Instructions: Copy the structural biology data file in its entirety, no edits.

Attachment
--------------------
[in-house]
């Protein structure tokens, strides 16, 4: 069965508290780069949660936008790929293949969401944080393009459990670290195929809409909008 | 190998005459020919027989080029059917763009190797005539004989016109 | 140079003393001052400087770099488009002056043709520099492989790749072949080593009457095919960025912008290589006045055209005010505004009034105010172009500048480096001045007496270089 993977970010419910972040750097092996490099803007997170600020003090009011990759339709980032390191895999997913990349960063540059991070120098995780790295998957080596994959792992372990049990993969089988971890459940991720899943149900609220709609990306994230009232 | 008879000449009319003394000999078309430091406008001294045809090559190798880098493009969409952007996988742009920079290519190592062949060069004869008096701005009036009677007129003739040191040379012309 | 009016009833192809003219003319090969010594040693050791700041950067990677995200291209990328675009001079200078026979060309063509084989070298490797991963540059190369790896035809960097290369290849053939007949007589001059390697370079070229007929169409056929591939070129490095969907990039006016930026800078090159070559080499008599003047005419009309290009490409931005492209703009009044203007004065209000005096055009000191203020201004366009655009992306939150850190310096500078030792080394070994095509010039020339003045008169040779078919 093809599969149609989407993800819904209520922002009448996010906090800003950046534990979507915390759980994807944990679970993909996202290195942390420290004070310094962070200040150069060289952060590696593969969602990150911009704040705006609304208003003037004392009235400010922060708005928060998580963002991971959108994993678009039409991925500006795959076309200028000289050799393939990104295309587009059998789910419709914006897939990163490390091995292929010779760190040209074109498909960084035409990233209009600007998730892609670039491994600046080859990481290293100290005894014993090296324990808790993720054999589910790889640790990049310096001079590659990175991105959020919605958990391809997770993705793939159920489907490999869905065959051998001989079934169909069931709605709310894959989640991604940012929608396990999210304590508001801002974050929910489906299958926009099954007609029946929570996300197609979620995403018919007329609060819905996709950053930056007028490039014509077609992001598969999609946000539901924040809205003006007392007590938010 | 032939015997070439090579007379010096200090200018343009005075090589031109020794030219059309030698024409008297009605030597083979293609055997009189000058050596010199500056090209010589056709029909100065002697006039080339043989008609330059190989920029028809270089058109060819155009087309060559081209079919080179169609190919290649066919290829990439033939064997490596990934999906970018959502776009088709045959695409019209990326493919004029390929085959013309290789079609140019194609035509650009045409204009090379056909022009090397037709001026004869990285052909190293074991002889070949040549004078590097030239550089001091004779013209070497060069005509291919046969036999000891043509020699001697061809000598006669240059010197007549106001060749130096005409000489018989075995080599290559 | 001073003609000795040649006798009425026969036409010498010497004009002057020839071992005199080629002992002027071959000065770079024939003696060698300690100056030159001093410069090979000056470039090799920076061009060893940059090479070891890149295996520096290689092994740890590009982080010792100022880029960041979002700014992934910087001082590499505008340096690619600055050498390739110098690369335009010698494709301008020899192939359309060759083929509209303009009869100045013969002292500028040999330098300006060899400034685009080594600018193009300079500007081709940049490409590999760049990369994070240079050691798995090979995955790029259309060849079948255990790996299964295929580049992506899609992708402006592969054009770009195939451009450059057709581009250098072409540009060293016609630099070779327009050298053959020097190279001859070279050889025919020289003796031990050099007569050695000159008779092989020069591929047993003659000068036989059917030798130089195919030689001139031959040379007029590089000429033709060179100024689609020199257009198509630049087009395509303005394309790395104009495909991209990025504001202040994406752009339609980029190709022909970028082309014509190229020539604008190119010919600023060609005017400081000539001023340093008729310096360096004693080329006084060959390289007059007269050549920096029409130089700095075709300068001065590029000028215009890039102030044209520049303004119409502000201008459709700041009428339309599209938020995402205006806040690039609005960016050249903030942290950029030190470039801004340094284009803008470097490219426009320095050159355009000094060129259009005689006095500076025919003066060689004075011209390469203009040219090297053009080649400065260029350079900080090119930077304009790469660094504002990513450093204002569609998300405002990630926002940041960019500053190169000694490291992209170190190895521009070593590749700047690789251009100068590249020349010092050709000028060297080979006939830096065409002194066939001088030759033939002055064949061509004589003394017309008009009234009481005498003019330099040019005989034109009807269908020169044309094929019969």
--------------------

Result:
[in-house]
């Protein structure tokens, strides 16, 4: 069965508290780069949660936008790929293949969401944080393009459990670290195929809409909008 | 190998005459020919027989080029059917763009190797005539004989016109 | 140079003393001052400087770099488009002056043709520099492989790749072949080593009457095919960025912008290589006045055209005010505004009034105010172009500048480096001045007496270089 993977970010419910972040750097092996490099803007997170600020003090009011990759339709980032390191895999997913990349960063540059991070120098995780790295998957080596994959792992372990049990993969089988971890459940991720899943149900609220709609990306994230009232 | 008879000449009319003394000999078309430091406008001294045809090559190798880098493009969409952007996988742009920079290519190592062949060069004869008096701005009036009677007129003739040191040379012309 | 009016009833192809003219003319090969010594040693050791700041950067990677995200291209990328675009001079200078026979060309063509084989070298490797991963540059190369790896035809960097290369290849053939007949007589001059390697370079070229007929169409056929591939070129490095969907990039006016930026800078090159070559080499008599003047005419009309290009490409931005492209703009009044203007004065209000005096055009000191203020201004366009655009992306939150850190310096500078030792080394070994095509010039020339003045008169040779078919 093809599969149609989407993800819904209520922002009448996010906090800003950046534990979507915390759980994807944990679970993909996202290195942390420290004070310094962070200040150069060289952060590696593969969602990150911009704040705006609304208003003037004392009235400010922060708005928060998580963002991971959108994993678009039409991925500006795959076309200028000289050799393939990104295309587009059998789910419709914006897939990163490390091995292929010779760190040209074109498909960084035409990233209009600007998730892609670039491994600046080859990481290293100290005894014993090296324990808790993720054999589910790889640790990049310096001079590659990175991105959020919605958990391809997770993705793939159920489907490999869905065959051998001989079934169909069931709605709310894959989640991604940012929608396990999210304590508001801002974050929910489906299958926009099954007609029946929570996300197609979620995403018919007329609060819905996709950053930056007028490039014509077609992001598969999609946000539901924040809205003006007392007590938010 | 032939015997070439090579007379010096200090200018343009005075090589031109020794030219059309030698024409008297009605030597083979293609055997009189000058050596010199500056090209010589056709029909100065002697006039080339043989008609330059190989920029028809270089058109060819155009087309060559081209079919080179169609190919290649066919290829990439033939064997490596990934999906970018959502776009088709045959695409019209990326493919004029390929085959013309290789079609140019194609035509650009045409204009090379056909022009090397037709001026004869990285052909190293074991002889070949040549004078590097030239550089001091004779013209070497060069005509291919046969036999000891043509020699001697061809000598006669240059010197007549106001060749130096005409000489018989075995080599290559 | 001073003609000795040649006798009425026969036409010498010497004009002057020839071992005199080629002992002027071959000065770079024939003696060698300690100056030159001093410069090979000056470039090799920076061009060893940059090479070891890149295996520096290689092994740890590009982080010792100022880029960041979002700014992934910087001082590499505008340096690619600055050498390739110098690369335009010698494709301008020899192939359309060759083929509209303009009869100045013969002292500028040999330098300006060899400034685009080594600018193009300079500007081709940049490409590999760049990369994070240079050691798995090979995955790029259309060849079948255990790996299964295929580049992506899609992708402006592969054009770009195939451009450059057709581009250098072409540009060293016609630099070779327009050298053959020097190279001859070279050889025919020289003796031990050099007569050695000159008779092989020069591929047993003659000068036989059917030798130089195919030689001139031959040379007029590089000429033709060179100024689609020199257009198509630049087009395509303005394309790395104009495909991209990025504001202040994406752009339609980029190709022909970028082309014509190229020539604008190119010919600023060609005017400081000539001023340093008729310096360096004693080329006084060959390289007059007269050549920096029409130089700095075709300068001065590029000028215009890039102030044209520049303004119409502000201008459709700041009428339309599209938020995402205006806040690039609005960016050249903030942290950029030190470039801004340094284009803008470097490219426009320095050159355009000094060129259009005689006095500076025919003066060689004075011209390469203009040219090297053009080649400065260029350079900080090119930077304009790469660094504002990513450093204002569609998300405002990630926002940041960019500053190169000694490291992209170190190895521009070593590749700047690789251009100068590249020349010092050709000028060297080979006939830096065409002194066939001088030759033939002055064949061509004589003394017309008009009234009481005498003019330099040019005989034109009807269908020169044309094929019969």